or the statesman. It is a great mistake for theologians to be opposed to progress, or afraid of the times, or to manage as if truth needed policy, or stratagem, or licensings, and to wear out a long quarantine, and get practique at a regular health office, or free papers and a diploma from the schools, in order to be successful. It was one of Milton's best sayings, “ Though all the winds of doctrine were let loose to play upon the earth, so truth be in the field, we injure her to misdoubt her strength! Let truth and falsehood grapple. Who ever knew truth put to the worst in a free and open encounter ?!!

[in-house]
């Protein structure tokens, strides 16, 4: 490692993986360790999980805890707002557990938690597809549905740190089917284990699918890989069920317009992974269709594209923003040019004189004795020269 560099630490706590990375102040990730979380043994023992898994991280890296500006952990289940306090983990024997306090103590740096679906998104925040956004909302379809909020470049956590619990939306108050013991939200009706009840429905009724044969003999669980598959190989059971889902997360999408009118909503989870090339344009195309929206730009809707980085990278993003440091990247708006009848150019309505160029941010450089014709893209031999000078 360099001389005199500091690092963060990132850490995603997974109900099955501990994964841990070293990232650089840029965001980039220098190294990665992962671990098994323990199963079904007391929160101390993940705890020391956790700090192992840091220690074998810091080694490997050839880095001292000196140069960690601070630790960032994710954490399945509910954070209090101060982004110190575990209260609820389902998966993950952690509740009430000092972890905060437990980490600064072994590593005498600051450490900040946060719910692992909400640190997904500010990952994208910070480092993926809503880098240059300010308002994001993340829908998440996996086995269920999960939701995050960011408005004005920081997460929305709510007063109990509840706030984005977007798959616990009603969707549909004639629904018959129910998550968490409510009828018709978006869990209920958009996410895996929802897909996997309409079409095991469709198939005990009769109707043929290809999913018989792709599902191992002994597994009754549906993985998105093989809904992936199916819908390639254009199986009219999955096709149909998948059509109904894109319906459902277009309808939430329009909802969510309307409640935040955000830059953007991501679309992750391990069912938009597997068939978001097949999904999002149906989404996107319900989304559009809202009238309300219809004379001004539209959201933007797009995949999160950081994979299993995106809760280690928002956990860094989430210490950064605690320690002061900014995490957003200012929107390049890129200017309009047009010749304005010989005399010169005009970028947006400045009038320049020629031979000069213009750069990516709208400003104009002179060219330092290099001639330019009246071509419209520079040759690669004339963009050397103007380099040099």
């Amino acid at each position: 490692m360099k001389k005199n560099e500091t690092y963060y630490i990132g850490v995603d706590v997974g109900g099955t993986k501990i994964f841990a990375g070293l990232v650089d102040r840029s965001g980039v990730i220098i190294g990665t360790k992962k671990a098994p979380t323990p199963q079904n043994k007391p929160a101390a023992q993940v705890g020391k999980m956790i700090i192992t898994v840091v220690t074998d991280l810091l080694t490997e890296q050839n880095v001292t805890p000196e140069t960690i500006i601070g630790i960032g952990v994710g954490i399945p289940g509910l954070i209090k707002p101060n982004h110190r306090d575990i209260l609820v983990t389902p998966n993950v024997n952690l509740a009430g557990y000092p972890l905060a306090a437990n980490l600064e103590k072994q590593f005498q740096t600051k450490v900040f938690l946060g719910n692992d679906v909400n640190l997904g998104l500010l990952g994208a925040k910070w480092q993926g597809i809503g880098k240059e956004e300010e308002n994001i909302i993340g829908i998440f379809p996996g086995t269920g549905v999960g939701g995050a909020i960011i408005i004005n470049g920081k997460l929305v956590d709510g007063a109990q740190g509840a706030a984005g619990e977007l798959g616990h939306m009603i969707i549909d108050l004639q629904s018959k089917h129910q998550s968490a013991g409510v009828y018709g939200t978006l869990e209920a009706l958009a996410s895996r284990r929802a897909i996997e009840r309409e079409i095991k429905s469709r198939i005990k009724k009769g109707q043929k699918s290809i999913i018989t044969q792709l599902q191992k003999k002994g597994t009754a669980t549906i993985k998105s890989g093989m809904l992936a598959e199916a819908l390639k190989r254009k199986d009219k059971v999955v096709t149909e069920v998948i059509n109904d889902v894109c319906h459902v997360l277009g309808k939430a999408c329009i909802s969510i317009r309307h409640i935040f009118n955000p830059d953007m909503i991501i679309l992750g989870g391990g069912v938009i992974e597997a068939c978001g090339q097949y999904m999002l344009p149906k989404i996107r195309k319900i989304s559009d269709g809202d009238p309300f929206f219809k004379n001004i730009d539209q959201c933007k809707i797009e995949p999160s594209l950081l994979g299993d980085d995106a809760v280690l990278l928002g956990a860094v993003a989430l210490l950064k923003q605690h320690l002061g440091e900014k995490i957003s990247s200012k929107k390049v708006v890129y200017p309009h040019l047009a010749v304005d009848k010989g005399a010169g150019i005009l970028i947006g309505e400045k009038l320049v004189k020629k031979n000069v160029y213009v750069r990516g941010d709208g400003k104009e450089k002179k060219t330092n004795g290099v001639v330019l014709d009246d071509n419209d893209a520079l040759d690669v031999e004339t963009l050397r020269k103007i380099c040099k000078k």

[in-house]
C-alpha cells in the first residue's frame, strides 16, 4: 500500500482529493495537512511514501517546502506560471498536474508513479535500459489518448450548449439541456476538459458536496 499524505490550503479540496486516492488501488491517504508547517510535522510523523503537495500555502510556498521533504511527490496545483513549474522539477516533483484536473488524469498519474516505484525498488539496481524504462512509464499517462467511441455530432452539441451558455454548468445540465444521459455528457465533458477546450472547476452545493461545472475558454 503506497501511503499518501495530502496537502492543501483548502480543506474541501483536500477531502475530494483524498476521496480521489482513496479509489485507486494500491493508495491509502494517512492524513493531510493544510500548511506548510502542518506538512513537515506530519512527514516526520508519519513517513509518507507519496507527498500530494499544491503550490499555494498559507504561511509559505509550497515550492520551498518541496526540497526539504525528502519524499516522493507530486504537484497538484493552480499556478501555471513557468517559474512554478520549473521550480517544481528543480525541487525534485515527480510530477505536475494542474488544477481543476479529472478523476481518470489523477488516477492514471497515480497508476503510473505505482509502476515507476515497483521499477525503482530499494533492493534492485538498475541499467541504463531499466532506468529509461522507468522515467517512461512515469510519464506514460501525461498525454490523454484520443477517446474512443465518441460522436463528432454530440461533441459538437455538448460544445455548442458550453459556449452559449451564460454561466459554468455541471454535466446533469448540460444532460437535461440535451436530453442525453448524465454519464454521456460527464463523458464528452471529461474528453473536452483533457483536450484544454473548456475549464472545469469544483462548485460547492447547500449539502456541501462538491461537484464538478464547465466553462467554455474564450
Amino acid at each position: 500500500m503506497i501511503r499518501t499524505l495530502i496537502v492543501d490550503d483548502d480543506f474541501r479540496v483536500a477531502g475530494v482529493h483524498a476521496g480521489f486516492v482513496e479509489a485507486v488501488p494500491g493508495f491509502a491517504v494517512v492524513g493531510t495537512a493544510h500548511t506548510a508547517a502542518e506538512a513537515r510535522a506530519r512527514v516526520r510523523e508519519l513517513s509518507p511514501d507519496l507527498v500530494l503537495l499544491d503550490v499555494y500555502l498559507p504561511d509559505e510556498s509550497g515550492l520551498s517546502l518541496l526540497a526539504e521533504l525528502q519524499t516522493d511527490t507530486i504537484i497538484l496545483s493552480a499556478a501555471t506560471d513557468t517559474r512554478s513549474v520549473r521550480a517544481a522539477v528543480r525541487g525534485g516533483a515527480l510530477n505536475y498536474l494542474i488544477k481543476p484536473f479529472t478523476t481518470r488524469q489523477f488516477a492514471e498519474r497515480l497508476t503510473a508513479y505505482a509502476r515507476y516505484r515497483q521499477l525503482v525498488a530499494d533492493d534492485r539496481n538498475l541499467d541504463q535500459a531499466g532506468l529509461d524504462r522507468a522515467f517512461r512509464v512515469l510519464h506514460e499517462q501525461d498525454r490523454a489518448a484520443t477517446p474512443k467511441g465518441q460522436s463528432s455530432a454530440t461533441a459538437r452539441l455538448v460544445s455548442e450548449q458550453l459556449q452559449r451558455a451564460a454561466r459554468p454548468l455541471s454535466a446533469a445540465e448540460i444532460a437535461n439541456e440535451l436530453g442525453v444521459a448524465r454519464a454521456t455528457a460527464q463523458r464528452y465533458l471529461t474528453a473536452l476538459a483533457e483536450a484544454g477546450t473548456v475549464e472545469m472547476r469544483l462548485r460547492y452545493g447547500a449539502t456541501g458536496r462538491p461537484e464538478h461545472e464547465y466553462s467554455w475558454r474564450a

Let us then do our best to clear the way to an open field and a fair encounter for the truth contained in these very instructive volumes. If we can but ring a bell whose trembling peal shall awaken only one great and good mind to listen to the modest but truthful instructions herein conveyed; or if we can hereby hold a candle for but one earnest seeker after truth, we shall more than have our reward. It will be no fault of the editor, if this work does not have a wide circulation ; for he has not merely exhumed the mummery of a Romish saint, and held it up in its grave clothes, or in the embalming cerements that were the fashion of the times, but he has raised the dead, he has brought Madame Guyon herself to life again with all her attractive beauty as natural as if she had never been translated; so that we hear her speaking in our own tongue, divinely discoursing again upon holiness, and serenely acting her part once more upon the stage of life. Professor Upham has done for her what Carlyle, in so masterly a manner, has done for Cromwell. He has re-produced the holy French woman as the Scotch essayist has the heroic Puritan man of the same period. And thereby they are both now living over again in the revolutions of modern society and opinions, and doing their life-work for truth and religious liberty in an age that better appreciates and understands them, than that before which, as hath been said of Milton, they strode so far as to be dwarfed in the distance.